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275647 Posts in 27717 Topics by 4285 Members Latest Member: - Jason DAngelo Most online today: 172 - most online ever: 429 (November 03, 2007, 04:35:43 AM)
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Author Topic: Non game system reward for your use  (Read 2757 times)
Callan S.

Posts: 3588

« on: August 02, 2004, 03:11:03 PM »

This is actually from issue 229 of roleplaying tips. One of the many contributors to it gave this (some of it snipped out by myself). The author of this is David MacBrian.

My friends and I constructed a gaming system some years
back, and it's all that we have ever used. Different plot
lines keep the world interesting, but the meat and potatoes
of its longevity is an out-of-game record system.

For example, one of my players never seemed to do anything.
He couldn't get a grip on plot, didn't seem to have any
goals, and just sort of stood around. In that session I was
more bored than I have ever been in my life. So, I made a
list of things that he had done that nobody else ever had;
even simple things, such as being the first person to visit
city such-and-such, or to talk to so-and-so.

I told him of his 'new records', and ever since, he has been
pushing himself to accept quests and go places and really
immerse himself, looking to break even more records. Most of
the other players have caught 'record-mania' as well, and
while the records don't directly provide anything (rewards,
money, etc.) during the game they do provide for a better GM
and player experience.

Anyone who uses this tip may want to write down frequently
broken records, such as the most money ever acquired,
because the players will remember the current standing
record and it's embarrassing when the GM doesn't.

CHECK OUT that encouraged player! And it all has no system effect, but is potentially more powerful because it has a real world bragging rights effect!

That's it. I thought that just the idea itself breaks out of the traditional 'rewards have to feed back to the game' that it stands out on it's own content wise.

If your concerned it's too gamist, I'm sure its easy to modify for narrativist or sim needs.

Philosopher Gamer
Callan S.

Posts: 3588

« Reply #1 on: August 04, 2004, 07:35:41 PM »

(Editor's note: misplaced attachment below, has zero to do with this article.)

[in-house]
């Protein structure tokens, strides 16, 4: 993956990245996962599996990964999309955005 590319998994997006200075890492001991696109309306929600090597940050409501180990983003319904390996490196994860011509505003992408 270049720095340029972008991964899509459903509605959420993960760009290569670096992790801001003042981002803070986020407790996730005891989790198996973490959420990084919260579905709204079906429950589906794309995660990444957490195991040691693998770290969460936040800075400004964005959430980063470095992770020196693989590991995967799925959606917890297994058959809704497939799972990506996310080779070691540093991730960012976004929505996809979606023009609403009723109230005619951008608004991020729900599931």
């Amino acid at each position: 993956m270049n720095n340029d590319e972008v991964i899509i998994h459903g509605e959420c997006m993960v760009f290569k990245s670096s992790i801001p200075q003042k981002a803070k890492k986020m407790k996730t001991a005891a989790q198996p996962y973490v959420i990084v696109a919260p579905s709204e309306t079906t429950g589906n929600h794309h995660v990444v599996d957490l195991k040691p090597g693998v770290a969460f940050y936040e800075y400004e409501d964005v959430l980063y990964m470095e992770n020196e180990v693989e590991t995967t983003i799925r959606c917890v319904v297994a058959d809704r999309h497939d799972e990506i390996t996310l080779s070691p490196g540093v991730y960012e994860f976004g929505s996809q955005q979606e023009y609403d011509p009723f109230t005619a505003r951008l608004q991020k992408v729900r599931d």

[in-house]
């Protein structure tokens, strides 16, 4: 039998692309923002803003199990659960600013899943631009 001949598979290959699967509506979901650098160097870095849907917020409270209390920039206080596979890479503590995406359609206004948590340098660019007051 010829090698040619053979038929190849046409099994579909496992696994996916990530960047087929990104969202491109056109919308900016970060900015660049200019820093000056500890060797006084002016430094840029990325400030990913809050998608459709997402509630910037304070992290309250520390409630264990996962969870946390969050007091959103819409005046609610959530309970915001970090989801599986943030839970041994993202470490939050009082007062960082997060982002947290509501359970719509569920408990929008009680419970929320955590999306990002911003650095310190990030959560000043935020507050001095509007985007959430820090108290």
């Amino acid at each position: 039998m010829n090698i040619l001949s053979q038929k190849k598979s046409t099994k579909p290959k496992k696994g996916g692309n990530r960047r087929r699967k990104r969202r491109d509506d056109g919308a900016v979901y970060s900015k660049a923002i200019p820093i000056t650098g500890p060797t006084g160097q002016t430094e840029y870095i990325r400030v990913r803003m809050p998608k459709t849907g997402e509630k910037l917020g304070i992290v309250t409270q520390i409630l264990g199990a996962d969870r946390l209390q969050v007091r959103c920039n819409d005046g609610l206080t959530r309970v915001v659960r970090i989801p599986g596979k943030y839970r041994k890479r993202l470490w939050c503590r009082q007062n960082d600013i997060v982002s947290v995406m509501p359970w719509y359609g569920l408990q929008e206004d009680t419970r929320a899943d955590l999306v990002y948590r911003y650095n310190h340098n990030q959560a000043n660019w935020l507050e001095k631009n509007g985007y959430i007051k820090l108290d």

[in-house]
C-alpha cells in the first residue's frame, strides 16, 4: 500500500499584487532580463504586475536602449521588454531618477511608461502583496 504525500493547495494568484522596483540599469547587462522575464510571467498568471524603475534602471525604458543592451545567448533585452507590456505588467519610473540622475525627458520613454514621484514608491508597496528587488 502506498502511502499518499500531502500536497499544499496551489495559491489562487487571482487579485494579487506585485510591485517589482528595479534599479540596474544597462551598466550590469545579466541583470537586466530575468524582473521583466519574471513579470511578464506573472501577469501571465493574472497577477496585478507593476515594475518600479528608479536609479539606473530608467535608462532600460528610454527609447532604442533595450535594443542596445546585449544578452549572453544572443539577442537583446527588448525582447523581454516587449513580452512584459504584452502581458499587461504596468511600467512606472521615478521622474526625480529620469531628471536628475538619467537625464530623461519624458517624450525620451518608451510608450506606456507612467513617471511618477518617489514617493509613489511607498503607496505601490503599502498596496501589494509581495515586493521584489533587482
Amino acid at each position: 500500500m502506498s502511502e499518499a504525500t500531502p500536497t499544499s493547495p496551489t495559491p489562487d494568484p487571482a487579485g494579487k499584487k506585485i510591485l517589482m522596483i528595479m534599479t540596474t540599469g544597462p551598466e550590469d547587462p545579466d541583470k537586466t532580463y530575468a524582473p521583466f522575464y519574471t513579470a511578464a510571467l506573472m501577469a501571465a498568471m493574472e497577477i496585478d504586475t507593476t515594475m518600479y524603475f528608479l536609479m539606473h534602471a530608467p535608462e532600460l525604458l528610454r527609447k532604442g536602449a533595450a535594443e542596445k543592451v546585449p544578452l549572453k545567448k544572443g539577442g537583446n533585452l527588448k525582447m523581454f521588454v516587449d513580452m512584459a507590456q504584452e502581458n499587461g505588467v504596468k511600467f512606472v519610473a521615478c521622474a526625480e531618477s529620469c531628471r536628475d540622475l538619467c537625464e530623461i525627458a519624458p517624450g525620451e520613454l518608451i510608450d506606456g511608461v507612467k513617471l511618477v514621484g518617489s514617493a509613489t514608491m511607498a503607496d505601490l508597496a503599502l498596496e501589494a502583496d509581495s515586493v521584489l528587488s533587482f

I've actually seen people ask on these boards 'Well what can you use as a reward that isn't an ingame reward?'.

Is the example above not getting across? Or the nar and sim versions just not clicking? Nar would be like a list of premise addressing moments briefly written that people could reflect on. For sim I imagine it would be like a lonely planet guide...interesting places and people to see, and who saw them.

Philosopher Gamer
Mike Holmes
Acts of Evil Playtesters

Posts: 10459

« Reply #2 on: August 05, 2004, 11:05:02 AM »

Quote from: Noon
Nar would be like a list of premise addressing moments briefly written that people could reflect on.
Yep, just like in Wyrd when you get to write a stanza of your character's saga.

Anyone else got another example of a reward that's not in-game? I always suggest money. :-)


Member of Indie Netgaming
-Get your indie game fix online.

Posts: 869

« Reply #3 on: August 05, 2004, 12:30:47 PM »

QAGS (I think it's QAGS, anyway) has a hybrid reward system - candies. The candies may be eaten, or they may be used in game.

Posts: 467

« Reply #4 on: August 05, 2004, 03:17:29 PM »

I think its a great idea.

And I think its just fine for Sim.  I suppose one could drop the numerical ranking, but I don't know if that is necessary or not.

We love keeping records of who's been where and who's spoken to which important NPC and comparing notes later.  Its like sharing our experiences with one another and helps to reinforce our Dream.

Aure Entuluva - Day shall come again.


Posts: 106

« Reply #5 on: August 05, 2004, 03:53:26 PM »

We handed out engraved glasses as a reward for good roleplaying at one of the werewolf LARPs I ran. They went down an absalute storm. Although that's probably more than people would be willing to pay for for a table top game :-)

Werewolf also has the handy Renown system that rewards "acting like a werewolf should". It does have an in game effect eventually, but I love the fact that you can only advance if you are willing to play as the makers expected you to. 3rd Ed kinda lost that a bit though. You are better looking at the 2nd Ed renown chart.

I'm working on a Gamist LARP system that mostly rewards players with reputation points in several different catagories. These will be turned into a rank table (richest character etc) and will be publicly displayed but have no in game effect at all. It's heavily tied into the rest of the game, but I'll try and post something when it's ready.

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